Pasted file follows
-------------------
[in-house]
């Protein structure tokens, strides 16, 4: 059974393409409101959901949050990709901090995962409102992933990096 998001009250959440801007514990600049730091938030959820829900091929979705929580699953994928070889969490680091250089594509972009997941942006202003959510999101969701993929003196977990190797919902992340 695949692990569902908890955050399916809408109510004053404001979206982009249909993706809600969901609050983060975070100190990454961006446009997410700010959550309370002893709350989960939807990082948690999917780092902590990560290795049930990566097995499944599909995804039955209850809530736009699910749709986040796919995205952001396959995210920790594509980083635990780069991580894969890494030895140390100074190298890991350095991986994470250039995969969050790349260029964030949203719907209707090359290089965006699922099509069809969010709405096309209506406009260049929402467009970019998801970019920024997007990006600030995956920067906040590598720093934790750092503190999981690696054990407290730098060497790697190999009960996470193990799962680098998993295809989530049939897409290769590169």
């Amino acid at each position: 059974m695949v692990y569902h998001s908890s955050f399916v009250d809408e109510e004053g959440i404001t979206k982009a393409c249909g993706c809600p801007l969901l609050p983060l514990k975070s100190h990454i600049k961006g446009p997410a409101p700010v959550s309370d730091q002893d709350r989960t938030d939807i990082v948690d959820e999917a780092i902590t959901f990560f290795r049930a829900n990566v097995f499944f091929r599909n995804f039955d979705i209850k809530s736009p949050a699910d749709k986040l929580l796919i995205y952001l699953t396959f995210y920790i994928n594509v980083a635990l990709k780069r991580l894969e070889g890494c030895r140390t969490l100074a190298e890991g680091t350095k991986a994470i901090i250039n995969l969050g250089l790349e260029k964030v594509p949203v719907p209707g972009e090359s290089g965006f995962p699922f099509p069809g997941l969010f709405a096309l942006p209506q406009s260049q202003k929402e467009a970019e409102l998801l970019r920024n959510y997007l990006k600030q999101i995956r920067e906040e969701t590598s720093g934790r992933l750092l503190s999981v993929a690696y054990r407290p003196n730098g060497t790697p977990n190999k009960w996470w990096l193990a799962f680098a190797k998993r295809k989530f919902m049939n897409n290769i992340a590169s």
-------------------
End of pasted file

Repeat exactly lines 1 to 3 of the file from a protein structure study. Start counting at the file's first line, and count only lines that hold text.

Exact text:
[in-house]
């Protein structure tokens, strides 16, 4: 059974393409409101959901949050990709901090995962409102992933990096 998001009250959440801007514990600049730091938030959820829900091929979705929580699953994928070889969490680091250089594509972009997941942006202003959510999101969701993929003196977990190797919902992340 695949692990569902908890955050399916809408109510004053404001979206982009249909993706809600969901609050983060975070100190990454961006446009997410700010959550309370002893709350989960939807990082948690999917780092902590990560290795049930990566097995499944599909995804039955209850809530736009699910749709986040796919995205952001396959995210920790594509980083635990780069991580894969890494030895140390100074190298890991350095991986994470250039995969969050790349260029964030949203719907209707090359290089965006699922099509069809969010709405096309209506406009260049929402467009970019998801970019920024997007990006600030995956920067906040590598720093934790750092503190999981690696054990407290730098060497790697190999009960996470193990799962680098998993295809989530049939897409290769590169």
């Amino acid at each position: 059974m695949v692990y569902h998001s908890s955050f399916v009250d809408e109510e004053g959440i404001t979206k982009a393409c249909g993706c809600p801007l969901l609050p983060l514990k975070s100190h990454i600049k961006g446009p997410a409101p700010v959550s309370d730091q002893d709350r989960t938030d939807i990082v948690d959820e999917a780092i902590t959901f990560f290795r049930a829900n990566v097995f499944f091929r599909n995804f039955d979705i209850k809530s736009p949050a699910d749709k986040l929580l796919i995205y952001l699953t396959f995210y920790i994928n594509v980083a635990l990709k780069r991580l894969e070889g890494c030895r140390t969490l100074a190298e890991g680091t350095k991986a994470i901090i250039n995969l969050g250089l790349e260029k964030v594509p949203v719907p209707g972009e090359s290089g965006f995962p699922f099509p069809g997941l969010f709405a096309l942006p209506q406009s260049q202003k929402e467009a970019e409102l998801l970019r920024n959510y997007l990006k600030q999101i995956r920067e906040e969701t590598s720093g934790r992933l750092l503190s999981v993929a690696y054990r407290p003196n730098g060497t790697p977990n190999k009960w996470w990096l193990a799962f680098a190797k998993r295809k989530f919902m049939n897409n290769i992340a590169s």